... 50 Norwegians 156 physicist 92 power take-off 100-1 pressure on government 144 professor 92 reflected waves 95 scientist 92 simplicity 104 snatch load ...
Author: David Ross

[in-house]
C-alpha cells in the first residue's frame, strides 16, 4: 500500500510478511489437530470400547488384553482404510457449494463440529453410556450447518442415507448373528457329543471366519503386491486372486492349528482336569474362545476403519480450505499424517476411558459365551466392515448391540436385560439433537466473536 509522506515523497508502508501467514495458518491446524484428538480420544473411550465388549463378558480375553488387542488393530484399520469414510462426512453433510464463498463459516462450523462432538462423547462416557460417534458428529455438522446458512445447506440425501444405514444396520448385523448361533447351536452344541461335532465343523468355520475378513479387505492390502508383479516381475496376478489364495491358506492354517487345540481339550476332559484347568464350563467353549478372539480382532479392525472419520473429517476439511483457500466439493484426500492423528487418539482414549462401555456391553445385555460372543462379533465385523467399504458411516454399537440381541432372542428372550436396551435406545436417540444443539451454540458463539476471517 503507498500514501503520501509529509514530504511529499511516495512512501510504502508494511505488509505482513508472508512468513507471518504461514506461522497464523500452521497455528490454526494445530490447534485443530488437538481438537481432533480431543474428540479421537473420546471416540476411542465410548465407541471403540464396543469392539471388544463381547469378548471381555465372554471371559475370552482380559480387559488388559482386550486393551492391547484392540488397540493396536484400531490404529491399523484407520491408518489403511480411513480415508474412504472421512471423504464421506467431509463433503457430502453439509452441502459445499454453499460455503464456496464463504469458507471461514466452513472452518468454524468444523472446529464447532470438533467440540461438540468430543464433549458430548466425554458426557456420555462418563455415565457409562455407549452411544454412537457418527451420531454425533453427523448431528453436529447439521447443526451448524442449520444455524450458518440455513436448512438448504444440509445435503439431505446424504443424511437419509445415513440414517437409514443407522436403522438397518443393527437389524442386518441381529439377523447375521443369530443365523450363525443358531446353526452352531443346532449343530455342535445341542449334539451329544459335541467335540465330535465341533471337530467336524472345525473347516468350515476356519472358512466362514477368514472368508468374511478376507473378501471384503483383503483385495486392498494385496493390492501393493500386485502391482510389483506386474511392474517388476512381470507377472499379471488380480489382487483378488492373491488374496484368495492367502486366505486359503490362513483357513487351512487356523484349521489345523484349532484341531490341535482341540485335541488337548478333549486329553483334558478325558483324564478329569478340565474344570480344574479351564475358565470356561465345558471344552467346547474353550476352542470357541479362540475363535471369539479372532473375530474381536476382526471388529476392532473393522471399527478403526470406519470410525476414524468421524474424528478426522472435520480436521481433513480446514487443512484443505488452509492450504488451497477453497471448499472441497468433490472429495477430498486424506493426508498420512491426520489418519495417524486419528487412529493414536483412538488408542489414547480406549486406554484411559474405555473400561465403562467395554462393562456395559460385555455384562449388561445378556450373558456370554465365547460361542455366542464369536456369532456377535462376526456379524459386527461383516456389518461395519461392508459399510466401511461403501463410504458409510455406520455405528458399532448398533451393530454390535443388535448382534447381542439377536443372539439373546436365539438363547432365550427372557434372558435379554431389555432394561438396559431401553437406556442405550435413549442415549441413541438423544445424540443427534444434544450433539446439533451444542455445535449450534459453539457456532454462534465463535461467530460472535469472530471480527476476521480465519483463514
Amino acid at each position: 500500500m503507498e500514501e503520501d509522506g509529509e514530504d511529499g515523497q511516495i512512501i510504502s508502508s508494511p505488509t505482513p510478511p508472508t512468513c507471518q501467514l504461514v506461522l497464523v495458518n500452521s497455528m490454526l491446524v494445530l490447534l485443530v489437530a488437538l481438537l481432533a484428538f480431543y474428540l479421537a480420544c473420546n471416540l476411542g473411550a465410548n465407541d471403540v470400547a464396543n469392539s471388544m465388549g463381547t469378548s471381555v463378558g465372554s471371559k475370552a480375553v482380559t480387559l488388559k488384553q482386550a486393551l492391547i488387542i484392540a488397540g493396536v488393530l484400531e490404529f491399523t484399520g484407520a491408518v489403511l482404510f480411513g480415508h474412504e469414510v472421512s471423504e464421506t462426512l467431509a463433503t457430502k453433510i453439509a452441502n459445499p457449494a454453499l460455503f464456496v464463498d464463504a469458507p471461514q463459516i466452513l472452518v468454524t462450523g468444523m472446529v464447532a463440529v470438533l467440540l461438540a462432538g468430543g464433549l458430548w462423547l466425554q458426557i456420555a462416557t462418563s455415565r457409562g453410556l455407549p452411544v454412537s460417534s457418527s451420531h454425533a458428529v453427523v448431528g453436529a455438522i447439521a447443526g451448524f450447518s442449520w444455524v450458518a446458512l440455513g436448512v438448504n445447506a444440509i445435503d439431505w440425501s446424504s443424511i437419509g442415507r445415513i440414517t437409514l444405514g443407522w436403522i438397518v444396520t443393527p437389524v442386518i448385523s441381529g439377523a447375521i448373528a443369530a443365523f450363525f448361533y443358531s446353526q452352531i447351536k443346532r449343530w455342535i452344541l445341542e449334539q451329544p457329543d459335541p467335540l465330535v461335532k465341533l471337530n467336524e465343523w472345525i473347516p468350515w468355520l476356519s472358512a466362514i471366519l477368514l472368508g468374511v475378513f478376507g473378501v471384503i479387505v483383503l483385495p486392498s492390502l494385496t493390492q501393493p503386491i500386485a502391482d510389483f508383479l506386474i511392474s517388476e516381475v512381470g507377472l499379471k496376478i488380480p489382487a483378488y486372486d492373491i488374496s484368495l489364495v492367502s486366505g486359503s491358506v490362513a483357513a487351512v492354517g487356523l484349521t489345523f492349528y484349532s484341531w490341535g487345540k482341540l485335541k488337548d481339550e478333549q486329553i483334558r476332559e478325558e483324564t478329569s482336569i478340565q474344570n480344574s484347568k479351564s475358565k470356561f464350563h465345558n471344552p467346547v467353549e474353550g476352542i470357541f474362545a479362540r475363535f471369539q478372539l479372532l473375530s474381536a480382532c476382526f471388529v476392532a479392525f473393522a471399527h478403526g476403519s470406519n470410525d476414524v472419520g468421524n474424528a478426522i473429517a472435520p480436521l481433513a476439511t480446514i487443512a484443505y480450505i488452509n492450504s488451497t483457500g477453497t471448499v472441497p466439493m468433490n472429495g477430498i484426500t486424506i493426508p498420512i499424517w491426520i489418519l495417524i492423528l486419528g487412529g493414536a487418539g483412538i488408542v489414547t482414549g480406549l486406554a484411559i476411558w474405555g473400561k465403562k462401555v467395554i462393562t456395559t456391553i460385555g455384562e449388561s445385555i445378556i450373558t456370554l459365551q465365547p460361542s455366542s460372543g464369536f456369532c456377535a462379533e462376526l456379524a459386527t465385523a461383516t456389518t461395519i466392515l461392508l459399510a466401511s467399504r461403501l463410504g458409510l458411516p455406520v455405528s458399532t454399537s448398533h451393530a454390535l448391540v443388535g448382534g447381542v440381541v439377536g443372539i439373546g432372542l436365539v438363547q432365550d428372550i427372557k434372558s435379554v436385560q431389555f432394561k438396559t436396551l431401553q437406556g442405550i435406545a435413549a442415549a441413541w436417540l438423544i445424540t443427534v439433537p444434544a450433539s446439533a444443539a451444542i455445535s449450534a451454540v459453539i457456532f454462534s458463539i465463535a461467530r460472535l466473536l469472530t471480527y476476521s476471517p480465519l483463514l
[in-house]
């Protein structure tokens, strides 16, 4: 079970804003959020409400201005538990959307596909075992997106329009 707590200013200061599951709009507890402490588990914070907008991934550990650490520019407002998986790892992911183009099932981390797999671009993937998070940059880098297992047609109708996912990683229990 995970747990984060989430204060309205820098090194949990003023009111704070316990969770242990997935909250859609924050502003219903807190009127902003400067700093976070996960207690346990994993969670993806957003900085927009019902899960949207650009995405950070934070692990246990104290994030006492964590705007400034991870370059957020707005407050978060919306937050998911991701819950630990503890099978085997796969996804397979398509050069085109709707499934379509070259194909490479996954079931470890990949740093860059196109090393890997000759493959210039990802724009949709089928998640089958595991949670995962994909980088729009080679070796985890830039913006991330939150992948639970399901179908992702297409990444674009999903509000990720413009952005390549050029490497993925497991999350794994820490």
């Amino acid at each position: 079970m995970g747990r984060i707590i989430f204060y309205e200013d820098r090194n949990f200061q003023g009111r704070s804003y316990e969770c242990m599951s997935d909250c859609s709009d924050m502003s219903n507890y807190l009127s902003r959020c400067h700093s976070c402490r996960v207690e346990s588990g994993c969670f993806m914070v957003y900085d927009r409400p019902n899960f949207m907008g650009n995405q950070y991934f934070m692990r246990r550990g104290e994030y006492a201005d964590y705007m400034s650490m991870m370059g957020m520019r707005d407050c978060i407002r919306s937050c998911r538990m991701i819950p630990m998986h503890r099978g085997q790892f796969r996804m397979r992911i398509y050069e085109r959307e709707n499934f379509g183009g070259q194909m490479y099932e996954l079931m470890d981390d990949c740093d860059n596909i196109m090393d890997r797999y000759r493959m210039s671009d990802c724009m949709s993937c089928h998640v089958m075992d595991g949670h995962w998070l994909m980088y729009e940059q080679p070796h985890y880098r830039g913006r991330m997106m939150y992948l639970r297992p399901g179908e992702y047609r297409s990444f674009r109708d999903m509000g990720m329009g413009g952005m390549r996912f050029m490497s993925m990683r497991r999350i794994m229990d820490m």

Foreword by Dr D. A. Elliott, Open University Over the last decade or so, renewable energy technology has moved from the margins to the mainstream. Whereas once it was the dream of utopians, now we have British Trade and Industry Ministers talking of L2.5 billion market for the UK renewable energy industry and the government's Renewable EnergyAdvisory Group estimating that the renewable sources could contribute perhaps 20 per cent of the UK's electricity requirement by the year 2025. Although some work had been done earlier, the UK entered the renewable energy field seriously in 1974, following the first oil crisis. A total of some L230 million has been spent on a range of research and development projects. Wave power was initially seen as one of the front runners and some L15million was spent on it before the "deep sea" wave programme was wound up in 1982. The decision to abandon deep sea wave power was the focus for much debate in which the author, David Ross, took a vigorous part. His book, Energy From the Waves, first published in 1979, provided unique coverage forthe general reader, as well as for students of renewable energy, of the technology involved in capturing the energy of the waves and of the historical and political development of this novel technology. He has since followed the twists and turns of the debate over wave power and, while hisinvestigative journalism and campaigning style have not endeared him to the energy establishment, his energetic exploration of the policy issues has provided us with a fascinating account of decision-making processes. The policy issues are now, if anything, more urgent than ever. With nuclear power widely seen as an unviable option, the development of renewable energy technologies, along with conservation techniques, are one way in which we can respond to the threat of global warming and other environmentalproblems. Clearly, some of his analysis is contentious. But then the topic is controversial, with interpretations of facts often still being in dispute. For example, in terms of the economics, all we have are estimates of likely costs. often based on purely conceptual systems, framed in contemporaryshort-term financial accounting contexts which usually ignore wider environmental considerations. Given this situation, it would probably be impossible to produce a totally independent and impartial review of the issues, or a "final conclusion" on wave power. The jury is still out. Accepting this limitation, although he is clearly a partisan for wave energy, Ross provides us with a unique insight into the issues of the technological decision-making process, an insight which may help us decide on the issues ourselves. Over the last decade or so, renewable energy technology hasmoved from the margins to the mainstream. By the year 2025 capturing the energy of waves could provide more than 20 per cent of the UK's electricity needs. And this clean, renewable power source would cause no environmental damage and no use of finite fossil fuel resources. This book explains how it could work, how experimental stations do work, and the politics and vested interests that have hindered and continue to hinder it.